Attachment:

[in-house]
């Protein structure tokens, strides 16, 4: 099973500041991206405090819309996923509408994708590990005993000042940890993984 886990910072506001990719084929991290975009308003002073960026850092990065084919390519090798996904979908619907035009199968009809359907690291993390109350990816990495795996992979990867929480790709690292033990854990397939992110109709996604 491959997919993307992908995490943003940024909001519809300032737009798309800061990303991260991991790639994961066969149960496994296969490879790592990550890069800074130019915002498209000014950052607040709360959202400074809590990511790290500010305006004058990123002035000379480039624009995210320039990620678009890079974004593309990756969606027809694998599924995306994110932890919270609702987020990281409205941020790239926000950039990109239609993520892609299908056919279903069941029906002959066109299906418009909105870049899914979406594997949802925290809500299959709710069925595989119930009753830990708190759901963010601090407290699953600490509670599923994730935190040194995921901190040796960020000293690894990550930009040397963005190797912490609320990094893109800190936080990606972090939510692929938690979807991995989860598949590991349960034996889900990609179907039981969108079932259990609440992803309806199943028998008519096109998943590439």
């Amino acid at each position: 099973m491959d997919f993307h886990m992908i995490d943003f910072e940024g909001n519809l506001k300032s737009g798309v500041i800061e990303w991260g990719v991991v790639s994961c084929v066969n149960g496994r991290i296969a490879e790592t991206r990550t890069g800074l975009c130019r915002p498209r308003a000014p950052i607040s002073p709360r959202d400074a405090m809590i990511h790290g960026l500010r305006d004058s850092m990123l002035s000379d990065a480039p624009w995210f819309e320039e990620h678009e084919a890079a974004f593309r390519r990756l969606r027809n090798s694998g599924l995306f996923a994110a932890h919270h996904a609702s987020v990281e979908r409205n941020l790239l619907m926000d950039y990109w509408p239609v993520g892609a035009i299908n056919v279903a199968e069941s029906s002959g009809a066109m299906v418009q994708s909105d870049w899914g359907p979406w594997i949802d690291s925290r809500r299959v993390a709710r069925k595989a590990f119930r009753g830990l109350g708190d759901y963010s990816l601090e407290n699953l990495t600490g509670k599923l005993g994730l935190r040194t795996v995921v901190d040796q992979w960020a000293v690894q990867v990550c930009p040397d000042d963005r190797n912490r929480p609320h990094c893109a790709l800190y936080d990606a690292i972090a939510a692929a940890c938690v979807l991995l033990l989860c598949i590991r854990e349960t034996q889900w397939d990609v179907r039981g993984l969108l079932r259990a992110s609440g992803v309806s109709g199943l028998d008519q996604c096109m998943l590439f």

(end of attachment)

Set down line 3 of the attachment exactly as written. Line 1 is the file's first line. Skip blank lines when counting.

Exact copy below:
């Amino acid at each position: 099973m491959d997919f993307h886990m992908i995490d943003f910072e940024g909001n519809l506001k300032s737009g798309v500041i800061e990303w991260g990719v991991v790639s994961c084929v066969n149960g496994r991290i296969a490879e790592t991206r990550t890069g800074l975009c130019r915002p498209r308003a000014p950052i607040s002073p709360r959202d400074a405090m809590i990511h790290g960026l500010r305006d004058s850092m990123l002035s000379d990065a480039p624009w995210f819309e320039e990620h678009e084919a890079a974004f593309r390519r990756l969606r027809n090798s694998g599924l995306f996923a994110a932890h919270h996904a609702s987020v990281e979908r409205n941020l790239l619907m926000d950039y990109w509408p239609v993520g892609a035009i299908n056919v279903a199968e069941s029906s002959g009809a066109m299906v418009q994708s909105d870049w899914g359907p979406w594997i949802d690291s925290r809500r299959v993390a709710r069925k595989a590990f119930r009753g830990l109350g708190d759901y963010s990816l601090e407290n699953l990495t600490g509670k599923l005993g994730l935190r040194t795996v995921v901190d040796q992979w960020a000293v690894q990867v990550c930009p040397d000042d963005r190797n912490r929480p609320h990094c893109a790709l800190y936080d990606a690292i972090a939510a692929a940890c938690v979807l991995l033990l989860c598949i590991r854990e349960t034996q889900w397939d990609v179907r039981g993984l969108l079932r259990a992110s609440g992803v309806s109709g199943l028998d008519q996604c096109m998943l590439f």